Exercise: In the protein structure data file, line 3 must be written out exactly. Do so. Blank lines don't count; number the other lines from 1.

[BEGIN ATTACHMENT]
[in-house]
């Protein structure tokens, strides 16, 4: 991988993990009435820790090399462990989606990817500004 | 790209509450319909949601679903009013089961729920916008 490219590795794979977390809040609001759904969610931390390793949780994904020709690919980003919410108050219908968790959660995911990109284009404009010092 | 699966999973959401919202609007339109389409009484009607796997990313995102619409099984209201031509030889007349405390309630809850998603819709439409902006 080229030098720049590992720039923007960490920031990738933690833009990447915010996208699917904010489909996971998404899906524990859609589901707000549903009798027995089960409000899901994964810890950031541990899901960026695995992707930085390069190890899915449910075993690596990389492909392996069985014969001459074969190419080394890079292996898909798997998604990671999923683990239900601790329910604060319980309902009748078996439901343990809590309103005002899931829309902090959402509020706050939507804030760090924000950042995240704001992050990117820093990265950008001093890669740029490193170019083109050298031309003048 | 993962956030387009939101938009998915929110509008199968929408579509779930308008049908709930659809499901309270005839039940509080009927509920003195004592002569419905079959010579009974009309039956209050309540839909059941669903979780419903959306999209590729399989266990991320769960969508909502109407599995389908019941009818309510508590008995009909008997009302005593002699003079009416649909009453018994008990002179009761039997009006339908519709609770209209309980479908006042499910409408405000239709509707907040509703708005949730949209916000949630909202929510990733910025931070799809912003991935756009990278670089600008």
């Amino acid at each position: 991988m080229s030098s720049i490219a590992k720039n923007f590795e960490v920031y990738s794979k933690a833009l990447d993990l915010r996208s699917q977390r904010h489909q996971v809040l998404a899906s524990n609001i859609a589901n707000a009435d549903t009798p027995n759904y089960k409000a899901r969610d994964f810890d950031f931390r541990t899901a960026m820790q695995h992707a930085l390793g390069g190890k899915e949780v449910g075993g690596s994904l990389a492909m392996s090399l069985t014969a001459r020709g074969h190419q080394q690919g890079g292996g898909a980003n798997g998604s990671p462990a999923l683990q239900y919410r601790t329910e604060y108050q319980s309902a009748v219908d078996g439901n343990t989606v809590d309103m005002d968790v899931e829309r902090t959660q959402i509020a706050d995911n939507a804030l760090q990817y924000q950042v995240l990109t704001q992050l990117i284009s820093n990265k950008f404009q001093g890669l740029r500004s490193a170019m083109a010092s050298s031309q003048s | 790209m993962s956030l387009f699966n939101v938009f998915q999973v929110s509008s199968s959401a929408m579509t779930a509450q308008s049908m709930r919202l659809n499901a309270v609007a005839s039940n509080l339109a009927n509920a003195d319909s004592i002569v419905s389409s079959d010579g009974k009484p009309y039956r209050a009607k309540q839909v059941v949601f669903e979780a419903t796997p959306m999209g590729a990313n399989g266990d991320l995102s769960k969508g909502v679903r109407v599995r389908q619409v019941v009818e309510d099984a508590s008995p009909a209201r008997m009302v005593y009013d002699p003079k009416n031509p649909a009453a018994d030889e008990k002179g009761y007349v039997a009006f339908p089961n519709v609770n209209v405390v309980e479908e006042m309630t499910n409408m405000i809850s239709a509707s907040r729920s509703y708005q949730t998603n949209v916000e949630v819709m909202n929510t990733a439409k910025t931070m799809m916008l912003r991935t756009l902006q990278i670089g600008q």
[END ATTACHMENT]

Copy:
């Amino acid at each position: 991988m080229s030098s720049i490219a590992k720039n923007f590795e960490v920031y990738s794979k933690a833009l990447d993990l915010r996208s699917q977390r904010h489909q996971v809040l998404a899906s524990n609001i859609a589901n707000a009435d549903t009798p027995n759904y089960k409000a899901r969610d994964f810890d950031f931390r541990t899901a960026m820790q695995h992707a930085l390793g390069g190890k899915e949780v449910g075993g690596s994904l990389a492909m392996s090399l069985t014969a001459r020709g074969h190419q080394q690919g890079g292996g898909a980003n798997g998604s990671p462990a999923l683990q239900y919410r601790t329910e604060y108050q319980s309902a009748v219908d078996g439901n343990t989606v809590d309103m005002d968790v899931e829309r902090t959660q959402i509020a706050d995911n939507a804030l760090q990817y924000q950042v995240l990109t704001q992050l990117i284009s820093n990265k950008f404009q001093g890669l740029r500004s490193a170019m083109a010092s050298s031309q003048s | 790209m993962s956030l387009f699966n939101v938009f998915q999973v929110s509008s199968s959401a929408m579509t779930a509450q308008s049908m709930r919202l659809n499901a309270v609007a005839s039940n509080l339109a009927n509920a003195d319909s004592i002569v419905s389409s079959d010579g009974k009484p009309y039956r209050a009607k309540q839909v059941v949601f669903e979780a419903t796997p959306m999209g590729a990313n399989g266990d991320l995102s769960k969508g909502v679903r109407v599995r389908q619409v019941v009818e309510d099984a508590s008995p009909a209201r008997m009302v005593y009013d002699p003079k009416n031509p649909a009453a018994d030889e008990k002179g009761y007349v039997a009006f339908p089961n519709v609770n209209v405390v309980e479908e006042m309630t499910n409408m405000i809850s239709a509707s907040r729920s509703y708005q949730t998603n949209v916000e949630v819709m909202n929510t990733a439409k910025t931070m799809m916008l912003r991935t756009l902006q990278i670089g600008q």